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Rowing lake a contender for Rio's 'best venue', despite water controversy

RIO DE JANEIRO - In setting alone, the venue where Olympic rowers and canoe sprinters will battle for gold has to be one of the most remarkable open-air sporting theatres in the world.

After winding down Avenue Niemeyer from the Olympic Park, catching glimpses of the Sugerloaf Mountain with one side of the road hugged by pristine beaches, you arrive at the lake. Boats are spread out over Lagoa Rodrigo des Freitas; athletes are getting their bearings on the water, navigating the intricacies, finding anything to improve their chances.

The statue of Cristo Redentor -- masked by cloud on Wednesday -- looms down over the start line. The high-wire camera is being put through its paces while the first thing medal-winning rowers will see when they turn around to hug their teammates at the finishing line will be the Olympic rings.

It should be sporting nirvana. Yet the focus until now has been on the water itself rather than what will race through it. That continued in the brief press conference at the venue on Wednesday, with the immediate focus remaining on illness, water cleanliness and hygiene rather than medal chasing.

The water has been a frequent theme of the build-up to the Games with the lagoon in the spotlight for the sky-high levels of human adenovirus. A recent study by Associated Press showed the start line of the rowing race carried a reading of 28,445,510 genome copies per litre, nearly 30,000 times more than a level deemed hazardous.

Then there are the problems following high rainfall where "sewerage overflow may spill into the lagoon," according to a 2015 (FISA) statement.

It is far from ideal but there have been no grumbles from the Team GB camp. "There's nowhere we row that's totally perfect," said team rowing manager Sir David Tanner.

"I'm on record when we came here 18 months ago as a team to say that we know that in some major weather events, the water quality can deteriorate but in its normal way, which it is now, we are as happy as can be about the water.

"We are taking normal precautions to keep everyone healthy so we're using a lot of hand rub, which they use when they come off the water. So we're being very careful. But as far as the quality of the water, we are content with it."

Though they are content, the rowers' precautions are wide-ranging. "I've been to my third Olympic Games now and lots of different regattas but I've never seen precautions like this, not because there's a big threat but because it's the Olympics and it's important," said Pete Reed, a two-time gold medal winner in the coxless fours.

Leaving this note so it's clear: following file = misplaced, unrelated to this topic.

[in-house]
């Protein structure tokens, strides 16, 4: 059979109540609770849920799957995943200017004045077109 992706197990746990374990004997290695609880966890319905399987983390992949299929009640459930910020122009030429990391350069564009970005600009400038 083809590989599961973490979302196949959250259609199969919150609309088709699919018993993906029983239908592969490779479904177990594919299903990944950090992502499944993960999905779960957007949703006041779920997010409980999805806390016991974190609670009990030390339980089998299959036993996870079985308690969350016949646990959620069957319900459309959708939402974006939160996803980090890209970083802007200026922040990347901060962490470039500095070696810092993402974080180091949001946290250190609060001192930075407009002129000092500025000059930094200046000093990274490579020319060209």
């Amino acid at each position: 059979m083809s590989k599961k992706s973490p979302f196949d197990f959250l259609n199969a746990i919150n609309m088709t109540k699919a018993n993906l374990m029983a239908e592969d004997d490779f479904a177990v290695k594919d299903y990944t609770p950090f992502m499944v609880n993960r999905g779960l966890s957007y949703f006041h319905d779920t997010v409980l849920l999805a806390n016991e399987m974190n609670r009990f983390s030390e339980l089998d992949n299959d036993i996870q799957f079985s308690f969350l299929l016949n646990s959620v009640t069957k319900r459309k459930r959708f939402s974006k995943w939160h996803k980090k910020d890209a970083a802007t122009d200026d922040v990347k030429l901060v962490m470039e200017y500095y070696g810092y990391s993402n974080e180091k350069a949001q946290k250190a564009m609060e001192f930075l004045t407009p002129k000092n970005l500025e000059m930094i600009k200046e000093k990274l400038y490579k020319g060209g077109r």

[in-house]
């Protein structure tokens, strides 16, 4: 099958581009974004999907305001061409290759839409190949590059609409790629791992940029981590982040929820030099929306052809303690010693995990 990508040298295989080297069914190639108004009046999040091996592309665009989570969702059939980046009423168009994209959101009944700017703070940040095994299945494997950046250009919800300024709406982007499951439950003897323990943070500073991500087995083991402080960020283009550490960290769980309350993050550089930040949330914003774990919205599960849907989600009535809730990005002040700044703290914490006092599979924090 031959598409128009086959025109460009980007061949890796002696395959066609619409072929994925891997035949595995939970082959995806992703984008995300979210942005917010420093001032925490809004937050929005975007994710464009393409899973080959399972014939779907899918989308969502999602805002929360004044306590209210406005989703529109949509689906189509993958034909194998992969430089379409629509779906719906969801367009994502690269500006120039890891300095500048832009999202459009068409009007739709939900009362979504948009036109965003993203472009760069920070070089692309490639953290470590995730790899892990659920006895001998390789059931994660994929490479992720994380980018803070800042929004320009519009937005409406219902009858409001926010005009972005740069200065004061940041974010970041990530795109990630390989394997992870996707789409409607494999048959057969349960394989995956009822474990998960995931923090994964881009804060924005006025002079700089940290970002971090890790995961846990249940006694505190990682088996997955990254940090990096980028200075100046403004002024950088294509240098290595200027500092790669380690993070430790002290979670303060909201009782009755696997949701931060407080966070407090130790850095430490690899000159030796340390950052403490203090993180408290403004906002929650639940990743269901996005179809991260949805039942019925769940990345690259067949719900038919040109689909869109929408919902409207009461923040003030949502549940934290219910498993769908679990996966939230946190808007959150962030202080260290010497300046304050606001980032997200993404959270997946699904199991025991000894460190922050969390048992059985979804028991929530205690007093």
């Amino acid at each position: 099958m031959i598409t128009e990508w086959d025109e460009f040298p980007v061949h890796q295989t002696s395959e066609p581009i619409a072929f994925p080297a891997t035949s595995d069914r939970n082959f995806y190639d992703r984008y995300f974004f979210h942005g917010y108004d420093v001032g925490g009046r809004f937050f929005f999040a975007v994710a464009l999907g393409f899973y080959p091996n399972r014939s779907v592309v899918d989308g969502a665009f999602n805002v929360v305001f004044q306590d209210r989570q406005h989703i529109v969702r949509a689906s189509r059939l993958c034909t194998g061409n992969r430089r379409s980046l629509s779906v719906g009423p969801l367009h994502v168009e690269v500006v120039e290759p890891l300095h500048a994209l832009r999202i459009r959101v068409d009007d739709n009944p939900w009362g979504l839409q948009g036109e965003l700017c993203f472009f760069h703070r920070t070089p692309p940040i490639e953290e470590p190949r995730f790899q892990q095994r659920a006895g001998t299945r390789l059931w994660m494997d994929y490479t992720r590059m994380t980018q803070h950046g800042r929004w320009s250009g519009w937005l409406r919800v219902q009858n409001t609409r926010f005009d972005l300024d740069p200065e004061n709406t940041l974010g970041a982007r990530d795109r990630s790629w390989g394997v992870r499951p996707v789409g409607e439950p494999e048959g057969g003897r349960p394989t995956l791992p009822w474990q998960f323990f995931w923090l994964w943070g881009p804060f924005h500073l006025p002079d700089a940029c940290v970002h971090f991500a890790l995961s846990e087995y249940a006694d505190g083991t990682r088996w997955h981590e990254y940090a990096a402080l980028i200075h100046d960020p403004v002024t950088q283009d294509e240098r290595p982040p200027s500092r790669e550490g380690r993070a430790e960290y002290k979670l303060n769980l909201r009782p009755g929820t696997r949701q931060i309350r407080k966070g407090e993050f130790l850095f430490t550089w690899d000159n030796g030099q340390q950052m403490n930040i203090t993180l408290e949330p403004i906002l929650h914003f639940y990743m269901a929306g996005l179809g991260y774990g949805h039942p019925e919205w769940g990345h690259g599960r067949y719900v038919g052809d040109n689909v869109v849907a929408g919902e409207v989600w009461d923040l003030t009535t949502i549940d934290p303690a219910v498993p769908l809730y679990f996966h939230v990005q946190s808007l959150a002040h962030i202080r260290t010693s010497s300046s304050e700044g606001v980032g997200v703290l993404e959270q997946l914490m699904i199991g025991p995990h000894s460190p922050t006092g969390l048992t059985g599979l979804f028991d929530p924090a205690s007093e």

"On specifics, we got to our rooms on Friday and opened up our bathrooms -- there was soap, antibacterial soap, antiseptic soap that surgeons use to scrub up with and a Dettol spray and instructions of where to put that.

"Everyone's carrying antibacterial hand rub with them and a lot of boats that I know, rather than putting their bottle in the bottom of the boats like we normally do, they are putting a special bottle with a cap and another cap on top and then in a bag. So we're minimising any possible problems coming on.

"I know a few blokes aren't taking bottles out on the water so they're drinking before they row and then coming off and drinking again.

"It's all precautions, none of us are scared about that sort of thing -- we're just sensible, proactive and we're very professional. The right thing to do is minimise risks and we're doing that well."

Aside from the water, Team GB rowers are still coming to terms with Tuesday's setback of Graeme Thomas being ruled out due to illness. It was a call Thomas disagreed with but Tanner said it was a decision made with the athlete's best interests at heart.

He added: "He's beginning to reflect on that and perhaps think that we were being sensible but it might take a few weeks to get around to that."

The rowing gets underway on Saturday. Up first for Team GB is Alan Campbell in the men's single skulls and on Sunday Helen Glover and Heather Stanning get their medal charge underway in the women's pair.

"We're ready, we're excited and we're looking forward to what this venue will bring," said Glover, who is targeting her second Olympic gold.

Then come the other contenders as they look to chase the upper target of eight medals. They will do so in what Tanner says "has to be the best venue" in Rio. "The Lagoa, I hope, will be the look of the Games." For good reasons, rather than ill.